Corrigé du sujet d’anglais concours commun IEP 2017

corrigé sujet anglais concours commun sciences po

Comme chaque année, nous essayons de vous fournir au plus vite le corrigé du sujet d’anglais du concours commun des IEP 2017. L’an dernier, la plupart des élèves hésitaient entre deux gros sujets, Trump et le Brexit. Trump était tombé. Cette année, ils hésitaient entre…Trump et le Brexit. Et le Brexit est tombé. Finalement, ce concours commun 2017 restera dans les annales comme l’un des plus abordables en terme de connaissances pour les élèves candidats en anglais, compte tenu des sujets proposés en questions contemporaines et en histoire.

Et si la plupart des candidats ont trouvé l’histoire et les questions contemporaines faciles, cela se jouera peut être pour nombre d’entre eux sur la langue. A ce titre, dans cette épreuve, aucune question n’était à négliger, comme le rappelle ceux qui ont eu une mauvaise expérience.



Mais bien évidemment, si tout le monde pouvait avoir des connaissances sur les Etats-Unis, le devoir de mémoire, ou encore le Brexit, la différence se fait d’autant plus sur la qualité de l’expression écrite, la méthodologie, et la réflexion. Devant le classicisme de l’essay demandé dans cette épreuve d’anglais, cela semble encore plus évident. Les synonymes et la compréhension du texte paraissaient tout aussi abordables. Les questions de compréhension en revanche étaient plus piégeuses, et pouvaient constituer une véritable difficulté pour la majeure partie des candidats.


Quoi qu’il en soit, il fallait éviter de faire du Raffarin:

Voici une proposition de corrigé pour cette épreuve du concours commun des IEP 2017 en anglais. L’article est en ligne sur le site du guardian.





– reasonable  = rational                                          – undermine  = subvert(ed)

– complaints  = resentments                                  – uncompromising  = hardline

– uncontroversial = uncontentious                          – persuade = convince

– result = outcome                                                 – authentic = genuine




1) Why was Tony Blair right according to the journalist?


Blair thinks voters chose Brexit for misleading reasons. A debate should be held even after the referendum but Theresa May’s government makes it impossible as opposition to the government on Brexit is treated as treason. Tony Blair suggests a less manichean view and the columnist backs his positive effort to launch a debate.

2) Why does the journalist suggest that the vote in favour of Brexit was not really a vote on the UK’s EU membership?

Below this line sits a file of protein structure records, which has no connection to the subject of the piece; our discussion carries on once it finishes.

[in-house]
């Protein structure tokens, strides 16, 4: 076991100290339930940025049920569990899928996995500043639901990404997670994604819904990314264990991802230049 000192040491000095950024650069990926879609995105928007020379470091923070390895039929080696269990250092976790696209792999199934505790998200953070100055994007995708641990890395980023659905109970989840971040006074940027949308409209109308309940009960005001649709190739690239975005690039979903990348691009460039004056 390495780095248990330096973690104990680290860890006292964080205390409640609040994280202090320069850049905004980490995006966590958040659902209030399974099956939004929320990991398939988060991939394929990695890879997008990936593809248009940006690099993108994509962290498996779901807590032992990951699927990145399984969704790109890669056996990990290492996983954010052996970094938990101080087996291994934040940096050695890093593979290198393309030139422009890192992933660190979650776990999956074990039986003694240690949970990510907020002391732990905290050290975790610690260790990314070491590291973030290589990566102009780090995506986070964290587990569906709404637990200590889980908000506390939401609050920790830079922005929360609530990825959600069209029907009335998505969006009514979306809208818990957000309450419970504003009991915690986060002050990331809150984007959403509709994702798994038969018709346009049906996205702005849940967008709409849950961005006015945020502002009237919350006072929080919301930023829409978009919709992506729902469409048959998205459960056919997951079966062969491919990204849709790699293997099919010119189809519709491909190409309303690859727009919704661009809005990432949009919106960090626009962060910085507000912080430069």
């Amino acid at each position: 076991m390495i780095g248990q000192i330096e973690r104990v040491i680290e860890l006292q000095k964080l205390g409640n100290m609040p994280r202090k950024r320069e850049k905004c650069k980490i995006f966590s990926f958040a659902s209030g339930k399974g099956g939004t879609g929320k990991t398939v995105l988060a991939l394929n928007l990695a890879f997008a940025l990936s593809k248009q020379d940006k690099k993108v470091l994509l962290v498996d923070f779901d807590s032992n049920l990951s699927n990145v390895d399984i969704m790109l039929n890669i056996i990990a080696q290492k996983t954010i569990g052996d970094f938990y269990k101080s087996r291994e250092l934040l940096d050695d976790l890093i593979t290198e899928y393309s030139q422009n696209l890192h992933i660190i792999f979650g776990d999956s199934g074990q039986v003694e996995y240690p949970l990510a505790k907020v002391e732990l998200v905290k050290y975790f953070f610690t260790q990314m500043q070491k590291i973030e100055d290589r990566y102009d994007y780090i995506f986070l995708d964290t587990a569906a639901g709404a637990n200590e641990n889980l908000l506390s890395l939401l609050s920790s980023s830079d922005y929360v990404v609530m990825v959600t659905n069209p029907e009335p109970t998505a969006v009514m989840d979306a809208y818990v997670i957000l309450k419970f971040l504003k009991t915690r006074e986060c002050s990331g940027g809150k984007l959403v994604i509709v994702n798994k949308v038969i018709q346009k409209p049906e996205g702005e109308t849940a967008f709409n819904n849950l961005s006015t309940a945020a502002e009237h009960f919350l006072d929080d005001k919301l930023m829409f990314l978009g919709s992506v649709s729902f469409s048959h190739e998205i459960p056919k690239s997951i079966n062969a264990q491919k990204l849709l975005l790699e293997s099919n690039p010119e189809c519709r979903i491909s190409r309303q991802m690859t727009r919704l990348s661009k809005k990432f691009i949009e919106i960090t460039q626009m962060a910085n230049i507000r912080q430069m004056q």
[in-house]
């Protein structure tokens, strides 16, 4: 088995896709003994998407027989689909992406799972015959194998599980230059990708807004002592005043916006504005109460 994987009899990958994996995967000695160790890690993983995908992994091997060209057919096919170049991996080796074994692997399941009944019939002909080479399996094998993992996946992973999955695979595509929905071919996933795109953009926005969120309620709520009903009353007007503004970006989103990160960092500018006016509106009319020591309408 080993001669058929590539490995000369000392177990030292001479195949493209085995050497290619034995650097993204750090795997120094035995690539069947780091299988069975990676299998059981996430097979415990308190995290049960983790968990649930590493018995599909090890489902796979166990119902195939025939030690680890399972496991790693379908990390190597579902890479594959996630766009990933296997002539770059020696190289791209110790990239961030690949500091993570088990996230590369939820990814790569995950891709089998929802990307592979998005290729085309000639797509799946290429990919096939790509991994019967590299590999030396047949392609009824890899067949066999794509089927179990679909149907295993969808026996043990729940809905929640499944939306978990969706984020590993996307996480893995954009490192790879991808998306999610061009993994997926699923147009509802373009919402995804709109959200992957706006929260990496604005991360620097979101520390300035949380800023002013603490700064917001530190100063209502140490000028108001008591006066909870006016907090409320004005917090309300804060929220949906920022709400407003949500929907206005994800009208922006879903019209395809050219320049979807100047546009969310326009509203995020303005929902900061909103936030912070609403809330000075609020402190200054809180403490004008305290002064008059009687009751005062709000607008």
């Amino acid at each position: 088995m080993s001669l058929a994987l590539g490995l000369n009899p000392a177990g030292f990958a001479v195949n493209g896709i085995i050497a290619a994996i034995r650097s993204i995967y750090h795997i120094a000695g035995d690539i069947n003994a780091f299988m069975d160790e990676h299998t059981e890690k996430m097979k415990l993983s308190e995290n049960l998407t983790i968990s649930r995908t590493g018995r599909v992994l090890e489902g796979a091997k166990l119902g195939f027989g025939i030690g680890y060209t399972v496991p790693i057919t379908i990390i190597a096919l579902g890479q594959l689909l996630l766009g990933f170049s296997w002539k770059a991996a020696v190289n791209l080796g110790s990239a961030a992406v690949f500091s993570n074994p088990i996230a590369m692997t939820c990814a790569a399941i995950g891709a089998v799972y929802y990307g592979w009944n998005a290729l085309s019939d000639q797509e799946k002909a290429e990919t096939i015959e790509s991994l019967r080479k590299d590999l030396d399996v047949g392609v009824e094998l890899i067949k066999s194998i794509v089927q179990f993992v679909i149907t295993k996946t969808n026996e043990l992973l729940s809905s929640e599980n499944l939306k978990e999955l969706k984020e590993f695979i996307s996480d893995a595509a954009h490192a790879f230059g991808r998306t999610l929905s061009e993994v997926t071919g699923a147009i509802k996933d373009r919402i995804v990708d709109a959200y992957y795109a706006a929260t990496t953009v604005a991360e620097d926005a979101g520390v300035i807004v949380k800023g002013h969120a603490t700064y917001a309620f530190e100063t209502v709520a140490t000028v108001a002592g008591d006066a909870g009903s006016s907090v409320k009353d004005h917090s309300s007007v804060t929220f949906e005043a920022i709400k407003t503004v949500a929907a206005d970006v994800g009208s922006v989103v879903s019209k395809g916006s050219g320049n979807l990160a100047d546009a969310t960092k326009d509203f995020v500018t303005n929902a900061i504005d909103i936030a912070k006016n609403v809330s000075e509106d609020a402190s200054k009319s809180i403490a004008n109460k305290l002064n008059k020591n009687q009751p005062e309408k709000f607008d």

Only a few months before the referendum was held, British voters did not see the EU as one of their country’s vital issues. However, the Leave Campaign managed to create a more diffuse anti-immigration sentiment and transformed the vote on Brexit into something else altogether.
3) Why is the Labour Party so timid in its opposition to the government?
Labour has taken in the government’s vision of a hard Brexit as unchallengeable and, as a consequence, Labour MPs do not vote against the Prime Minister’s actions on Brexit. The party has chosen to support the result of the referendum and to avoid criticism or any reaction that could bother the negotiations.

4) How can a « rational debate » on Brexit be restarted at this stage?

In order to resume a « rational debate » on Brexit, it is necessary to make British people aware of the specific issues at stake with the UK’s EU membership. Next, Britons should be allowed to vote again once Brexit legislation has become final and say whether or not they still support leaving the EU then.




In what ways is Brexit the result of a troubled relationship between the UK and its European partners?


Since the membership of the United-Kingdom in 1973, the idea of leaving has always been debated within the country but also among other countries. The relationships between the E.U and Great Britain have never been easy ones.

The single currency is an obvious example of how Britain managed to be in the Union without necessarily following the path that other members followed. By keeping the Sterling Pound and rejecting the Euro without leaving the union, the UK paved the way for a different kind of membership.

Against a European debate, the British support to American intervention in Iraq in 2003 is another proof of the capacity for the country to lead an opportunistic policy, not taking into account some of the ideas or opinions of its allies. Ironically, Mr Blair who now advocates a democratic debate on Brexit, was the one who mocked Mr De Villepin’s speech in the United Nations when the latter opposed the US attack on S.Hussein’s regime.

So Brexit is obviously the result of this « troubled » relationship but not only.

The fear of immigration has been one of the main reasons for voters to decide to leave the EU. Europe and defenders of the « remain » side failed to reassure the British concerning the massive arrival of foreigners on their soil. Britain’s being an island and the country where Malthusianism (the theory according to which demography has to be controlled) was born, this should have been a point on which European partners and defenders of the Remain option proved reassuring. They failed.

The British blamed the Union for costing too much. Those in favor of Brexit managed to convince voters that it was the case. Even with clear-cut examples, the majority of the population believed it.

As a conclusion, Brexit is the consequence of various stakes. Some from within the country, others from the confused links between the EU and the UK. Lessons have to be learned. Whatever the future may bear, Brexit has changed the way Europe works. It has to be an example for the future reshaping of the union.